The other night Luke and I were out for coffee, and our conversation, as it always does, turned to teaching, reading, and thinking. He was telling me a story about a friend of his, who is struggling through the life of the junior academic. “I don’t have time to read,” complained the friend, who spends most of his days preparing for new introductory courses, writing grant or other applications, and generally jumping through the various hoops laid before him. In short, he’s too busy being a professor to be the kind of professor that would be able to do the things he always imagined and dreamed about doing, namely, reading, writing, and thinking.
Today I read Glenn Harlan Reynolds essay in the Washington Examiner, and was struck by a similar problem well known to students. He writes:
First — as with the housing bubble — cheap and readily available credit has let people borrow to finance education. They’re willing to do so because of (1) consumer ignorance, as students (and, often, their parents) don’t fully grasp just how harsh the impact of student loan payments will be after graduation; and (2) a belief that, whatever the cost, a college education is a necessary ticket to future prosperity.
Bubbles burst when there are no longer enough excessively optimistic and ignorant folks to fuel them. And there are signs that this is beginning to happen already.
A New York Times profile last week described Courtney Munna, a 26-year-old graduate of New York University with nearly $100,000 in student loan debt — debt that her degree in Religious and Women’s Studies did not equip her to repay. Payments on the debt are about $700 per month, equivalent to a respectable house payment, and a major bite on her monthly income of $2,300 as a photographer’s assistant earning an hourly wage.
And, unlike a bad mortgage on an underwater house, Munna can’t simply walk away from her student loans, which cannot be expunged in a bankruptcy. She’s stuck in a financial trap.
In both cases, the professor and the student have bought (literally) into a dream: the dream of freedom. Freedom to work, to read, to think. In both cases, the dream has turned out to be a nightmare, with endless layers of bureaucracy and personal and professional relegation. Both have sacrificed their lives to an institution that promised one thing, and delivered quite another.
It’s funny. The thing both of them want, or claim to want, is available to them if they are willing to give up something not insignificant: prestige. You can decide to work a lesser job, but in doing so have the time and space to follow your passions, to learn, to read, to think, to make. You can, if you decide to condescend, go to a lesser school (or not go to school at all!), and find the time you need to follow a course of study as deep and broad as you like (there’s a line I love in “What is Called Thinking?” where Heidegger tells his students to spend the next 10 years reading Aristotle–that’s not something you do in the context of a school!). But you have to give up distinction. You have to give up being important. You have to give up brand recognition, titles, and degrees. However, if you’re actually interested in what you say you are, that shouldn’t matter, right?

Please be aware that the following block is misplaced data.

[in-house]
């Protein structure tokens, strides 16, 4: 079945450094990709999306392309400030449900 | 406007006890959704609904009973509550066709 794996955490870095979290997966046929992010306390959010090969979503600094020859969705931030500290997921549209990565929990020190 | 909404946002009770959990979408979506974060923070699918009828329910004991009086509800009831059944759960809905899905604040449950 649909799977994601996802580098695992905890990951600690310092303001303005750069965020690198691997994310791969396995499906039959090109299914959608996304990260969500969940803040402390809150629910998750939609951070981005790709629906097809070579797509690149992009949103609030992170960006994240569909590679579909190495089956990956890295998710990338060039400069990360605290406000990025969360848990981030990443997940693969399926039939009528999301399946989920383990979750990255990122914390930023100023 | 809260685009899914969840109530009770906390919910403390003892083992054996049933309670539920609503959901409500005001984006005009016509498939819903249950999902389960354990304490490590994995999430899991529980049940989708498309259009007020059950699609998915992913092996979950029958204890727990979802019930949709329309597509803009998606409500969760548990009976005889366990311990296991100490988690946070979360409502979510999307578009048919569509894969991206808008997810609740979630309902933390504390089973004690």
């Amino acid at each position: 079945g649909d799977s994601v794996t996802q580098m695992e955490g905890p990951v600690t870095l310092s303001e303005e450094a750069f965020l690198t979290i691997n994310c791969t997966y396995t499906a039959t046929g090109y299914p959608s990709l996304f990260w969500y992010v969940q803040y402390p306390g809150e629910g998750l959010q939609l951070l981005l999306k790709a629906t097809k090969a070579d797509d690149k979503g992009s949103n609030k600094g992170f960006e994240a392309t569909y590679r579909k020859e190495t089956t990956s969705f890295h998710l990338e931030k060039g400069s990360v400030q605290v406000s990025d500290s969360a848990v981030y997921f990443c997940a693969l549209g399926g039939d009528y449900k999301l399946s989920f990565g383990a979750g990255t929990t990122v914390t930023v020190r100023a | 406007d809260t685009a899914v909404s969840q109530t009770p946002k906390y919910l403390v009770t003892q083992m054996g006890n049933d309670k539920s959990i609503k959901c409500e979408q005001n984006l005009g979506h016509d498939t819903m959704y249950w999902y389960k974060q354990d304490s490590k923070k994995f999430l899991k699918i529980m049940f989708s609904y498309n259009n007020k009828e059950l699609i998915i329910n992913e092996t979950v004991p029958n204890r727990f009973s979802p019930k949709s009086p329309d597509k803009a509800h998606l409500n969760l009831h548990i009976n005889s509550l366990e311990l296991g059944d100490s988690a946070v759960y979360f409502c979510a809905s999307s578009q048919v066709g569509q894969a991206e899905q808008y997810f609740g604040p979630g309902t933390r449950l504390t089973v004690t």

It does matter to most people I know. Very few are willing to get on an unmarked walking path when there is an institutional highway right over there. Increasingly we’re entering a time where it’s possible to do what I’m describing, to self-educate, to do things outside the context of institutional modes of learning, to be in the world but not of it.
Also funny to me is the fact that the desire for distinction, if that’s what is really driving so many of these people (and I believe it is), is not going to be possible by following the path of everyone else. If everyone goes to the same schools, takes the same courses, does the same things, there will be no distinction possible. But, if you strike out on your own, if you read different books and read in different ways, if you follow paths which don’t fit nicely in the course of a semester, you’ve already become distinct. You don’t have to do anything else than simply be doing things that way to have achieved what you wanted.
Luke is a useful model for me in this. Here’s a guy with a philosophical and critical mind that seems to go in every direction. Yet he’s chosen to give up on being a famous professor and writer, and instead to stay home and raise his boys. He’s emptied his life of all sorts of things that the world says are important; and interestingly, in doing so, he’s found room for all the things the world is seeking. One reads by reading. One thinks by thinking. It’s just a matter of taking, making, finding the time.